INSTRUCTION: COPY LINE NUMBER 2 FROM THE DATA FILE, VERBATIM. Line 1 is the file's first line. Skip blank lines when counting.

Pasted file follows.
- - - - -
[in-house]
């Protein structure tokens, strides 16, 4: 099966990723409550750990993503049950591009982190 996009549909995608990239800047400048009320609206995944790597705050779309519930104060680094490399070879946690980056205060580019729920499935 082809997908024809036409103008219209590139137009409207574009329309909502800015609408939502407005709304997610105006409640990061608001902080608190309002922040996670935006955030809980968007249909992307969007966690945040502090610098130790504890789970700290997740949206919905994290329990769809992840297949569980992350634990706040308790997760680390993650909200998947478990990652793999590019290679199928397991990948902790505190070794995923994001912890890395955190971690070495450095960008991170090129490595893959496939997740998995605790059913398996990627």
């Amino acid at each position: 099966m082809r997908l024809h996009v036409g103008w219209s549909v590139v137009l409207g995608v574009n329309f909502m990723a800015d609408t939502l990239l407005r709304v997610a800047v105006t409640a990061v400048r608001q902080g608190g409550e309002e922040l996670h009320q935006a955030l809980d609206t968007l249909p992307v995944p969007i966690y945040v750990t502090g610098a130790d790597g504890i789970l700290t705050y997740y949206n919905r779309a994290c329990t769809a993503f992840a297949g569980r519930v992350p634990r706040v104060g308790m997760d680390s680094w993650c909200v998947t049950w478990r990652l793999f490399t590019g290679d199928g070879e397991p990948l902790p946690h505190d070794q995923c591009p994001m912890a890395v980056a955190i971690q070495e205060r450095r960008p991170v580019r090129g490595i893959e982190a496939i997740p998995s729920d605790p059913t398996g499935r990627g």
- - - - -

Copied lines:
């Protein structure tokens, strides 16, 4: 099966990723409550750990993503049950591009982190 996009549909995608990239800047400048009320609206995944790597705050779309519930104060680094490399070879946690980056205060580019729920499935 082809997908024809036409103008219209590139137009409207574009329309909502800015609408939502407005709304997610105006409640990061608001902080608190309002922040996670935006955030809980968007249909992307969007966690945040502090610098130790504890789970700290997740949206919905994290329990769809992840297949569980992350634990706040308790997760680390993650909200998947478990990652793999590019290679199928397991990948902790505190070794995923994001912890890395955190971690070495450095960008991170090129490595893959496939997740998995605790059913398996990627």